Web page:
Oyster Bay residents want to be able to submit anonymous...

Oyster Bay residents want to be able to submit anonymous complaints of town code violations "for a multitude of reasons including repercussion," says Town Supervisor Joseph Saladino, seen here at a public meeting in 2019. Credit: Danielle Silverman

Oyster Bay's proposal to create an in-house tribunal to handle town code violations at a town board hearing last week drew concerns from local lawyers and a civil liberties group.

Susan Gottehrer, director of the Nassau County New York Civil Liberties Union, told the board at the July 12 hearing that her organization was concerned about protecting due process rights.

“To NYCLU, the way the bureau and the other bureaus are set up, it represents what feels to be anti-democratic values and processes, sidesteps important constitutionally based discovery rules and creates a level of secrecy when it comes to the person who is bringing it to the bureau's attention,” Gottehrer said at the hearing.

Town officials said bureau trials would be more efficient than court trials and would allow residents to make anonymous complaints.

Town Attorney Frank Scalera said at the hearing that rather than have town staff take time off to make trips to the district court in Hempstead to testify in code enforcement cases, they could walk over to the bureau.

“We'll have our inspectors and building department staff prepared with all the appropriate forms and all the necessary forms to fill out,” Scalera said. “We'll have almost like full service on location … really the goal is to ask to get rid of violations that affect the quality of life.”

Trying cases as civil matters before the bureau, rather than in criminal court, would eliminate the need to adhere to recent changes to discovery rules that require prosecutors to hand over evidence to the defendants early in the case, town officials said. Town officials call the discovery rules burdensome but Gottehrer said they were important protections for defendants.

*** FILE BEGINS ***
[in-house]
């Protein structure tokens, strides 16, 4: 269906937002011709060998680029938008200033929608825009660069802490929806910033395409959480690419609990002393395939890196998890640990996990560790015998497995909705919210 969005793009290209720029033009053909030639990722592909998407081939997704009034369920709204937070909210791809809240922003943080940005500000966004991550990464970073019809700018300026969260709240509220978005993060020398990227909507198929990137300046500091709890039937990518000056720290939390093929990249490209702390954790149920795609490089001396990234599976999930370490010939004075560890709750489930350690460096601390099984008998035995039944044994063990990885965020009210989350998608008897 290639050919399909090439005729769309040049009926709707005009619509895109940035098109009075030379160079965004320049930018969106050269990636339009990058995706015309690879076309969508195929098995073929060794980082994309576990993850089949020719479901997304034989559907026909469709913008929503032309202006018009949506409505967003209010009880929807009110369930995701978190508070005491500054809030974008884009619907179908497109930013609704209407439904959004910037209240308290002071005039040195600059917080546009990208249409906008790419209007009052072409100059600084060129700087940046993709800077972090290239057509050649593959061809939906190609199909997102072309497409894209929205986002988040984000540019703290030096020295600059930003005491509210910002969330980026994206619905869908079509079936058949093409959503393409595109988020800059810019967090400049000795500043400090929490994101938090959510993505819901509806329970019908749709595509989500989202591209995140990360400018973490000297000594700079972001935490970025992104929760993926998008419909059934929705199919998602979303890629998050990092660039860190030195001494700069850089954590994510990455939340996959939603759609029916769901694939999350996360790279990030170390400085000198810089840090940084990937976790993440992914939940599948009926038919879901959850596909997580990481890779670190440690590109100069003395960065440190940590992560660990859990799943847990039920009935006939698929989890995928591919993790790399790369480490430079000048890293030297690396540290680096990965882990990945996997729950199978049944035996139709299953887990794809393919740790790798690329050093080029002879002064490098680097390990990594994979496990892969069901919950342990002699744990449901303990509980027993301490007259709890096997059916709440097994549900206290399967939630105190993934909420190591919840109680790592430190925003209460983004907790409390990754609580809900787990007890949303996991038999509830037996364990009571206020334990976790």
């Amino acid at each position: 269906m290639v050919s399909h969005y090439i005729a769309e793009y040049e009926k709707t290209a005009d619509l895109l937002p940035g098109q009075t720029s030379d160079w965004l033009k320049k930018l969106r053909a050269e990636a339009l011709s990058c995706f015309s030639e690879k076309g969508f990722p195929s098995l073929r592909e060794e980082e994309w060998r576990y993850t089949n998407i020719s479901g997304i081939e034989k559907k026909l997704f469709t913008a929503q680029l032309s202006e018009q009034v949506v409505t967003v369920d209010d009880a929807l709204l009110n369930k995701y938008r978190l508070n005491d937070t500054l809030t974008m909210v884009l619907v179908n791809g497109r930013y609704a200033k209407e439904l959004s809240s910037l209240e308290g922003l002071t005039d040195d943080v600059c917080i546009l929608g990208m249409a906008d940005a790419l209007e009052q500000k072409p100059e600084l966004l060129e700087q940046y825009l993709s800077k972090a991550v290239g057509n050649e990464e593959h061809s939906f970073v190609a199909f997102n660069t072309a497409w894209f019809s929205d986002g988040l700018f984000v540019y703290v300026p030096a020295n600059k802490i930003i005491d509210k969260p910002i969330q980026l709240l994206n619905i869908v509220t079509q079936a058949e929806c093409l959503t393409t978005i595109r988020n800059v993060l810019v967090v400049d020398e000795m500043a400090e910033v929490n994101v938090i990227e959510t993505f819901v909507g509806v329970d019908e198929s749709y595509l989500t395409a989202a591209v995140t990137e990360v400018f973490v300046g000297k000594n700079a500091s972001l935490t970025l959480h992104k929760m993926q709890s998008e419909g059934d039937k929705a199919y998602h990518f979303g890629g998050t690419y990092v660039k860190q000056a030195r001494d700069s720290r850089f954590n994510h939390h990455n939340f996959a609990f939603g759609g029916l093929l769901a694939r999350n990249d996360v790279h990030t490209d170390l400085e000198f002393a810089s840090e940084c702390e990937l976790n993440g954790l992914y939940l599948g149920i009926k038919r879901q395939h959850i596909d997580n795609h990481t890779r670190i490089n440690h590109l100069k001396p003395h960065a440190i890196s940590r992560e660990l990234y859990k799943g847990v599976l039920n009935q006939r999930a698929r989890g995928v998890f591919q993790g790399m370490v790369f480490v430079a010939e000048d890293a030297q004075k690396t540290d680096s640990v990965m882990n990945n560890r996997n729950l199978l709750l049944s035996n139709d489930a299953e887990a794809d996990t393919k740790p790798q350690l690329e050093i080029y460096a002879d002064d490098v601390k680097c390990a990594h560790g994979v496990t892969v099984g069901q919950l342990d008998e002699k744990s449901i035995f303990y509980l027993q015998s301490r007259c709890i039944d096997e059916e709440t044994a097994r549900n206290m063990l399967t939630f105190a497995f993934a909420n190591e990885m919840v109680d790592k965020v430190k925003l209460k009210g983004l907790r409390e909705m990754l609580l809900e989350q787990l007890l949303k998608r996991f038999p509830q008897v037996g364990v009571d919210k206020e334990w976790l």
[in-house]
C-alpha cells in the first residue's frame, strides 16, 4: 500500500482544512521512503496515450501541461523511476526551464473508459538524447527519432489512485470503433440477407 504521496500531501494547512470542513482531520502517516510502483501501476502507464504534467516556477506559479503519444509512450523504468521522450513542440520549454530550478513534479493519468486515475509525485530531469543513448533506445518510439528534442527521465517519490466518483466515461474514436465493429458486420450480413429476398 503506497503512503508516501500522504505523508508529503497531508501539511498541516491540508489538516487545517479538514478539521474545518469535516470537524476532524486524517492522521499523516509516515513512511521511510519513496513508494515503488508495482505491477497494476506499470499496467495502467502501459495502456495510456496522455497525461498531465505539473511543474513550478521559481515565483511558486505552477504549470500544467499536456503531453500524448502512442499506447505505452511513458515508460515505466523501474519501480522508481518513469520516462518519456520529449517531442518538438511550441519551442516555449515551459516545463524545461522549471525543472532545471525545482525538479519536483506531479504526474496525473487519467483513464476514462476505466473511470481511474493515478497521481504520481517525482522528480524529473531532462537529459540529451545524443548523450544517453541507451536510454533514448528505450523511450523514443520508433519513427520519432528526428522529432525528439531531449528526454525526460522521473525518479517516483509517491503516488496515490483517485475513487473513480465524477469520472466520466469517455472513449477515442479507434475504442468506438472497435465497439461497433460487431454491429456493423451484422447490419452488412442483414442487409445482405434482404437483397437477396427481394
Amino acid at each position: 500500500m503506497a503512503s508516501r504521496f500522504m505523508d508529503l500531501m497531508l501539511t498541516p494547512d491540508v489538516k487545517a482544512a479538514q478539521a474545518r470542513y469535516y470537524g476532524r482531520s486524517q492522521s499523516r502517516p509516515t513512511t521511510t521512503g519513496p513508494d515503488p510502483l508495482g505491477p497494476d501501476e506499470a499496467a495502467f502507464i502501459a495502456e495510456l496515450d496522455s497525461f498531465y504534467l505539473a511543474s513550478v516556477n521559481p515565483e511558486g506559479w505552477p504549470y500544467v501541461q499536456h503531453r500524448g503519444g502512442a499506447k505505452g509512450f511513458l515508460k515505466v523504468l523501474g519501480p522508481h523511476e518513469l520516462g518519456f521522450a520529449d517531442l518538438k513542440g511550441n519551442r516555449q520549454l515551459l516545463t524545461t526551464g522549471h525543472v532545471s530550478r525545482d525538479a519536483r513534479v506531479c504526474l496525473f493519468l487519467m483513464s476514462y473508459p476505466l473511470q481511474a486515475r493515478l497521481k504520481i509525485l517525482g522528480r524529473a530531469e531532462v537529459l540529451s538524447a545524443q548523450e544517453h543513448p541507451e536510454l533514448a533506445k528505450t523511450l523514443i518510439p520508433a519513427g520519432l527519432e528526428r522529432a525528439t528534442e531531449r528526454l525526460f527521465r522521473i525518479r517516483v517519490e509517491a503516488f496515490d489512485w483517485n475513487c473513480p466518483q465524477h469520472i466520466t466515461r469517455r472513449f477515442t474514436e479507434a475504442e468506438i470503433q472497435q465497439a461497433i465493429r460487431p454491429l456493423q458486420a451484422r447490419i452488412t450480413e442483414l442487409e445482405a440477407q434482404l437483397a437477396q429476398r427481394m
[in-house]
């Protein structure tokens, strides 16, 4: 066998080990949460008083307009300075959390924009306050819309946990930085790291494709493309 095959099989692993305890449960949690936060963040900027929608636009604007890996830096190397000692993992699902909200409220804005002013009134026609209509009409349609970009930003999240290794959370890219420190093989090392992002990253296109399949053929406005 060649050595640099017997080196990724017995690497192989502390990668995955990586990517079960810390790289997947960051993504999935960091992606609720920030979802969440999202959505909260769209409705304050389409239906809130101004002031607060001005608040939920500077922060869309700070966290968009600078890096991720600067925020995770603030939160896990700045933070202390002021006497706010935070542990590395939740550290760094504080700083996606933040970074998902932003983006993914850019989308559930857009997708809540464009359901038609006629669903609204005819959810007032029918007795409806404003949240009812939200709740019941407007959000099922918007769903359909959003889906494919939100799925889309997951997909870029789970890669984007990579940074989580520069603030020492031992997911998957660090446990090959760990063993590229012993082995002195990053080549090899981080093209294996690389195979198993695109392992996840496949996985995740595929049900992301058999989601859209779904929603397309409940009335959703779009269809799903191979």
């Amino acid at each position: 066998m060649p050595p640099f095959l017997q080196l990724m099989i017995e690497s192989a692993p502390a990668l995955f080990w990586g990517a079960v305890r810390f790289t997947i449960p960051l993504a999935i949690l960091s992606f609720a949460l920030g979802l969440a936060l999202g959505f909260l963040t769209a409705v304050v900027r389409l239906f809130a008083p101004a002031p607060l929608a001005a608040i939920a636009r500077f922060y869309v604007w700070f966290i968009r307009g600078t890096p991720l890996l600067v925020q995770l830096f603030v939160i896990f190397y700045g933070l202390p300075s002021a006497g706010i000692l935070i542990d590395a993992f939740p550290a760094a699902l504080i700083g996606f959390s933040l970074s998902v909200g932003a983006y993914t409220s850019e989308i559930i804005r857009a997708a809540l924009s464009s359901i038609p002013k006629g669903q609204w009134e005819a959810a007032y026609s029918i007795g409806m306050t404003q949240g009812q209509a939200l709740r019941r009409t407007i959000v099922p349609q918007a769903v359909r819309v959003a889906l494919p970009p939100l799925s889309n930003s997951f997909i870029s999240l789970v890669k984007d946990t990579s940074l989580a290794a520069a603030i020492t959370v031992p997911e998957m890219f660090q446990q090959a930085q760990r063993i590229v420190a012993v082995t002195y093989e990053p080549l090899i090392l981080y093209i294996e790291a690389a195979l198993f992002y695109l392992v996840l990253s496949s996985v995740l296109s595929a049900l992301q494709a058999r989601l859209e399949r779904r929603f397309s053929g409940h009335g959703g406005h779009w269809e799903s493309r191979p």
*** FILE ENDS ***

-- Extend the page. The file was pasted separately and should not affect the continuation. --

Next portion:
“Any tribunal or bureau that has the power to create financial hardship and/or serve monetary penalties, which could result in the loss of shelter, vehicle, livelihood or loss of licensing, should adhere to the spirit of due process constitutional protections,” she said. 

Fines in cases at Huntington's adjudication bureau, which Oyster Bay is using as a model, have reached $20,000, according to a 2021 decision posted on that bureau's website. 

Town Supervisor Joseph Saladino said the new discovery rules discouraged people from making quality-of-life complaints.

Residents have said that "for a multitude of reasons including repercussion … they would like to be able to make their complaints anonymous,” Saladino said. Trained inspectors who responded to complaints would be the witnesses in cases that came before the bureau, he said.

The bureau would be run by a director appointed by the town supervisor and approved by the town board, under the proposed law. 

Oyster Bay-based attorney Richard Hutchinson, who defends clients facing code enforcement prosecutions, told Newsday the bureau would lack the separation of powers found in courts, where judges are independent.

“You can't be the judge and the prosecutor … and that's what they're going to become if they pass that law,” Hutchinson said. “… there's going to be no check and balance on them.”

Attorney Bradley Schnur of Jericho told Newsday he's had positive experiences representing clients in Huntington's bureau but said in-house tribunals can raise questions about judicial independence.

"I'm not saying that they're biased or not biased, but there could be the appearance of whether or not you're getting a full and fair shake," Schnur said. 

The Town Board closed the hearing and left the record open for 30 days for written comments. 

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